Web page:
No. 319
The Assistant Secretary of State for Far Eastern Affairs (Allison) to the Counselor of Embassy in the Philippines (Lacy)

eyes only

Dear Bill: I have now received your two letters of November 19, one of November 21 and one of November 24 regarding the developing Philippine situation.1 I wish to thank you on giving us this fine picture of such a fast moving and perplexing situation. I am particularly pleased although not surprised that the Ambassador and you are fully aware of the inherent dangers with which our Government is confronted in dealing with a situation of this kind. Your letters are being shown to Doc Matthews2 and probably also to David Bruce and I am, of course, also discussing them with Alex Johnson, Phil Bonsal and Temple Wanamaker.3

… We note from your letter of November 21 that you intend to continue communicating with us by letter because you believe “it would be very dangerous to telegraph this information for fear of leakage at this end or in Washington”. And we note further from yours of the 24th that you refer to “unsolved security problems which made the use of the telegraph system undesirable”. We assume that rapid steps are being taken to clear up what must be an extraordinary situation and that you will call upon us to the extent you think we can be of assistance.

. . . . . . .

We are taking prompt steps to have your position about Vagnozzi placed before Cardinal Spellman.4 We have not yet exactly determined [Page 514] the channel which we will use but I can assure that this will be done on an urgent basis.

With regard to the matter of “sanctuary” I am sure that you are aware of our Government’s long term policy in this matter.5 We have consistently refused to subscribe to the sort of political asylum which is in vogue among some of the South American countries. Paragraph 225.2 of the Foreign Service Regulations entitled “Restrictions on Extending Asylum” reads as follows:

“As a rule, a diplomatic or consular officer shall not extend asylum to persons outside of his official or personal household. Refuge may be afforded to uninvited fugitives whose lives are in imminent danger from mob violence but only for the period during which active danger continues. Refuge shall be refused to persons fleeing from legitimate agents of the local government. In case such persons have been admitted to the diplomatic or consular premises, they must be surrendered or dismissed from such mission or consular office.”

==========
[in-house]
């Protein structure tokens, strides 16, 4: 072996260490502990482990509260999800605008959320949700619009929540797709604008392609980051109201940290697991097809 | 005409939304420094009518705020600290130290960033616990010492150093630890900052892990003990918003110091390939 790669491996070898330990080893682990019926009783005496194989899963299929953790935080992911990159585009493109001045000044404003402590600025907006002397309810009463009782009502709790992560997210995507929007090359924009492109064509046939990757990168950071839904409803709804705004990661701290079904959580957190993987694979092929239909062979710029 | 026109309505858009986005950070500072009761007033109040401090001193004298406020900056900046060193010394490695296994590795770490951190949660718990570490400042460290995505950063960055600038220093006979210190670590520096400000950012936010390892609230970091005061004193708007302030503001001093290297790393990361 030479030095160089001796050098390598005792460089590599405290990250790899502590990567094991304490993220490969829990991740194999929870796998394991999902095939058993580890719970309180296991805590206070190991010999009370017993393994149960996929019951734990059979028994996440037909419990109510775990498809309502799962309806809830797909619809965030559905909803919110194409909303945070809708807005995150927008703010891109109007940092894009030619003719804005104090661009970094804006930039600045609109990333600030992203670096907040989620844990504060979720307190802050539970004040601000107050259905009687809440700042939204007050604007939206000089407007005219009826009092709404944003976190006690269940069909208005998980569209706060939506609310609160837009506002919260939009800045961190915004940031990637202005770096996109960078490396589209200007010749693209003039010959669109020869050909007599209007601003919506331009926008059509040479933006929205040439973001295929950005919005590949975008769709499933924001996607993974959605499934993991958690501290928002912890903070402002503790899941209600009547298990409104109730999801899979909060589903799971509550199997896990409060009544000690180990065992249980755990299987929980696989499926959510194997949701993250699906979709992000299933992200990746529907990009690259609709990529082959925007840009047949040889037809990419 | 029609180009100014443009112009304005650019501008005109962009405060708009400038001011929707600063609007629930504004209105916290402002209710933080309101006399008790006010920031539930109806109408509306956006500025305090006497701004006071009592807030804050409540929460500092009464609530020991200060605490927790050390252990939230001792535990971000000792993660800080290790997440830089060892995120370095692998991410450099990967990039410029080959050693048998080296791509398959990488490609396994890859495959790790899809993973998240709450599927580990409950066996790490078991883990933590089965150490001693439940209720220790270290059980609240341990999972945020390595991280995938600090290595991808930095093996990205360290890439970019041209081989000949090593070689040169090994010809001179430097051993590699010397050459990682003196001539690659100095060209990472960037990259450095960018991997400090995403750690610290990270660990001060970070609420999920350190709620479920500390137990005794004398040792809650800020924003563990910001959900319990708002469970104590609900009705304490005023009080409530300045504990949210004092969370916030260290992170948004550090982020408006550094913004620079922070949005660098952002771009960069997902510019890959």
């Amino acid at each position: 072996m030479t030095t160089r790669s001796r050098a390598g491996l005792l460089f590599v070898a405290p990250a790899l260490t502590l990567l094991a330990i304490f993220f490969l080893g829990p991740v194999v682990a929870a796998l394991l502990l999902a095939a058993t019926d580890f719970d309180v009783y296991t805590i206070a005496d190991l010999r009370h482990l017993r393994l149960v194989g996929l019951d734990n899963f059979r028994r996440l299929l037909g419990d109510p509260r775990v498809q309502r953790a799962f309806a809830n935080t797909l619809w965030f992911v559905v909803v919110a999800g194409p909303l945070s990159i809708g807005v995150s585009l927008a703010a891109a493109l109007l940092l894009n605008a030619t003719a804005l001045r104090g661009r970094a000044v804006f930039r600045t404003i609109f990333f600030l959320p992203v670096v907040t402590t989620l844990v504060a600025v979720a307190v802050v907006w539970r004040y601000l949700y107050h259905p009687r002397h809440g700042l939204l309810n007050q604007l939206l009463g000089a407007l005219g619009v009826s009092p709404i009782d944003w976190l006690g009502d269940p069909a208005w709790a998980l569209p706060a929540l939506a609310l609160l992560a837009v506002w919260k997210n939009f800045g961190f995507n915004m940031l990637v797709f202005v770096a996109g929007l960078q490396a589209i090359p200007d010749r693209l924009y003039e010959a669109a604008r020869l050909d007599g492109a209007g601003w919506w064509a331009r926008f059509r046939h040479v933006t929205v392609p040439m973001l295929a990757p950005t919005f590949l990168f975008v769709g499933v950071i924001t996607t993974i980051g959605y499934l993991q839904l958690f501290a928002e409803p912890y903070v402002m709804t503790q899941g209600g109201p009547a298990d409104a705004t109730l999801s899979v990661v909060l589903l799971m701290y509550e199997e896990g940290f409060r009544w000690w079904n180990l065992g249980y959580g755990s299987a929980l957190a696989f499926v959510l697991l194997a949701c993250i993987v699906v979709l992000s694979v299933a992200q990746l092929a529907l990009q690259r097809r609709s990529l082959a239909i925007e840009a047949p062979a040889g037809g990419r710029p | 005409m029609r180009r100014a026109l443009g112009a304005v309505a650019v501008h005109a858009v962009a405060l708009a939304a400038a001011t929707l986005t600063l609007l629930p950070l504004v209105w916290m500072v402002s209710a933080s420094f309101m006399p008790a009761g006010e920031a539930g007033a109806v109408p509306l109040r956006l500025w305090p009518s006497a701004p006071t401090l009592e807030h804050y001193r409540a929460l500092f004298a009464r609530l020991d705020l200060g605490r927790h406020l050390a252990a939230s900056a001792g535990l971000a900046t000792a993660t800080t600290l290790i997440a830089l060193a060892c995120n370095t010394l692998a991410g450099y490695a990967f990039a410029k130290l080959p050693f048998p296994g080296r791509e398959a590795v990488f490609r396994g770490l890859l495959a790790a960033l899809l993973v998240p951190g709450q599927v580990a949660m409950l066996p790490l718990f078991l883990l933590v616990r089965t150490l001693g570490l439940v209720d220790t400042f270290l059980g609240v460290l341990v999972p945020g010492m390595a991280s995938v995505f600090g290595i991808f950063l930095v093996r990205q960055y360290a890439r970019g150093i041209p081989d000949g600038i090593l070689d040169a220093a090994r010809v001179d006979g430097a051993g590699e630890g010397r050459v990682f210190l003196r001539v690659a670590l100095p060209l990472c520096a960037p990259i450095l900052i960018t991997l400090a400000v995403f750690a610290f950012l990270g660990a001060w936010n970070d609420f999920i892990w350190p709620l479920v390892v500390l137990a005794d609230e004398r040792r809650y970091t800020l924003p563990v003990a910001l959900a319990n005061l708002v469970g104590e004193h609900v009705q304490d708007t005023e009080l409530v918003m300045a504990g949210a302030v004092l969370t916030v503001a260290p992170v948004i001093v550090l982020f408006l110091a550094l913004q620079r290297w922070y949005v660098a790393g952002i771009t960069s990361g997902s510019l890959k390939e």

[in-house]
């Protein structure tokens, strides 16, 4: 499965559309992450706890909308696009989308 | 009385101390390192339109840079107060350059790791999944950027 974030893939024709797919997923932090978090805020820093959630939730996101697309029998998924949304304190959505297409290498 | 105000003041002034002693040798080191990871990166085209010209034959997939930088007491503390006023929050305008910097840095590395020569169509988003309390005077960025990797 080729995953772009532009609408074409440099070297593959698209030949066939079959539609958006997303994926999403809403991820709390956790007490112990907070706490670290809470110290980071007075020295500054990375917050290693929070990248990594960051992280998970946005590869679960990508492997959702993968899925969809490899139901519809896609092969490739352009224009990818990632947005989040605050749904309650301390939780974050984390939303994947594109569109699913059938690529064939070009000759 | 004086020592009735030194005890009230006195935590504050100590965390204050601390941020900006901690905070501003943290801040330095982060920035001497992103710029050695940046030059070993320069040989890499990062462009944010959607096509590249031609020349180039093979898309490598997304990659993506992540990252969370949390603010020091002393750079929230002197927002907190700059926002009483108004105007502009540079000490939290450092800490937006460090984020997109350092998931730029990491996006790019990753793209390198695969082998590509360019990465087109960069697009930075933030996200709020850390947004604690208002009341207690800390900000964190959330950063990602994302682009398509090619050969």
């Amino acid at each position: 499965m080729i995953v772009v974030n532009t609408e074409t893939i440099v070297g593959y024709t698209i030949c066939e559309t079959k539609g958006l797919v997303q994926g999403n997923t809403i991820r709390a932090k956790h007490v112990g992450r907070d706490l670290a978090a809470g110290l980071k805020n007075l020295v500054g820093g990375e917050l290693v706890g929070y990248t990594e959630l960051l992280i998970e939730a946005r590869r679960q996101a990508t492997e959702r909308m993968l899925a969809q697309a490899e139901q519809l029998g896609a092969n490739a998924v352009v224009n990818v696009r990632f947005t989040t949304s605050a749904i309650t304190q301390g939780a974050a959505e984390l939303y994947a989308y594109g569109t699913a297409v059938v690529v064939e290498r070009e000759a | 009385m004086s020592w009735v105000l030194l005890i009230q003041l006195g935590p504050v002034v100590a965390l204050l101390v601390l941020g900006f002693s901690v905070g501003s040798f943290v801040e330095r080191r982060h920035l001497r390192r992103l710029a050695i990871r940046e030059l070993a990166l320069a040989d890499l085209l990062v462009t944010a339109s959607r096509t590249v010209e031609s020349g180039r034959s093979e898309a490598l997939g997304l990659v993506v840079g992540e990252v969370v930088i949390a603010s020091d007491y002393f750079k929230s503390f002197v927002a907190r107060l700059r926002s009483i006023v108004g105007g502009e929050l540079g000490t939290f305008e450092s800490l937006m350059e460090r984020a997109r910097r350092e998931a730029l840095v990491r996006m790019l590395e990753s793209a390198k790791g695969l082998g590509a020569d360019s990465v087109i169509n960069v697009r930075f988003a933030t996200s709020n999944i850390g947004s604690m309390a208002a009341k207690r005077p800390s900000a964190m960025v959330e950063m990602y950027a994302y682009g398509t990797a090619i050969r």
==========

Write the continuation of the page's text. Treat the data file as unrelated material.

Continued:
This general rule has on occasion been stretched particularly in the case of persons fleeing from Communists or from excessively dictatorial governments but the exceptions have been very rare.

At any time that you believe it would be helpful to you or to us, we would be glad to have the Ambassador or yourself called back here on consultation.

We are continuing to give careful thought to your valuable letters. This is to be considered merely as an interim reply to let you know that we have received them and to raise certain urgent points with you. We are all following developments in Manila with the greatest interest and with the greatest confidence in your moderation and prudence as well as in your judgment of the limits to what our brains and influence can realistically expect to achieve in the local situation. We note and we are sure that you have also that practically all our information seems to come from only one source.

We fully share your reservations about Magsaysay’s arrangements with the Nacionalistas and his connection with Tony Quirino.6

[Page 515]

With warm regards,


John M. Allison

P.S. We are asking … with you as soon as he arrives for purposes of orientation. With the pointers you will give him he will, we assume, be able to embark upon a broad investigation of this entire affair. J.M.A.

  1. None printed. (796.00/11–1951, 796.00/11–2151, and 796.00/11–2451)
  2. H. Freeman Matthews, Deputy Under Secretary of State.
  3. Officer in Charge of Philippine Affairs in the Office of Philippine and Southeast Asian Affairs.
  4. In one of his two letters of Nov. 19, Lacy asked that Francis Cardinal Spellman, Archbishop of New York, be approached with the purpose of having him contact the Vatican in order to make known the wishes of the U.S. Government that Egidio Vagnozzi, Papal Nuncio in the Philippines, be allowed to remain in Manila at least until after the 1953 elections. Monsignor Vagnozzi informed Ambassador Spruance and Lacy that he thought Cardinal Spellman routinely forwarded to the Vatican a memorandum, emanating from President Quirino, expressing Philippine interest in Vagnozzi’s recall. Now Vagnozzi wished that Spellman be asked to indicate that he, Spellman, did not favor Vagnozzi’s recall.

    In his letter, Lacy characterized Monsignor Vagnozzi as a staunch friend of the United States and a strong supporter of free elections in the Philippines. (796.00/111952)

  5. In his letter of Nov. 24, Lacy said that Spruance offered sanctuary to Magsaysay if he needed it, while Lacy offered sanctuary for Magsaysay’s wife and children. The offers were made in the light of reports from Magsaysay that President Quirino planned to kill or imprison him. (796.00/11–2152; 796.00/11–2452)
  6. In the Nov. 21 letter, Lacy said that Magsaysay informed him and Spruance that Antonio Quirino, brother of the President, had assured Magsaysay of his support. Both Spruance and Lacy were uneasy about this, and the Ambassador had also expressed to Magsaysay his doubts about the honesty of purpose of the Nacionalista leaders in supporting him or their willingness to carry out Magsaysay’s program for the country. (796.00/11–2152)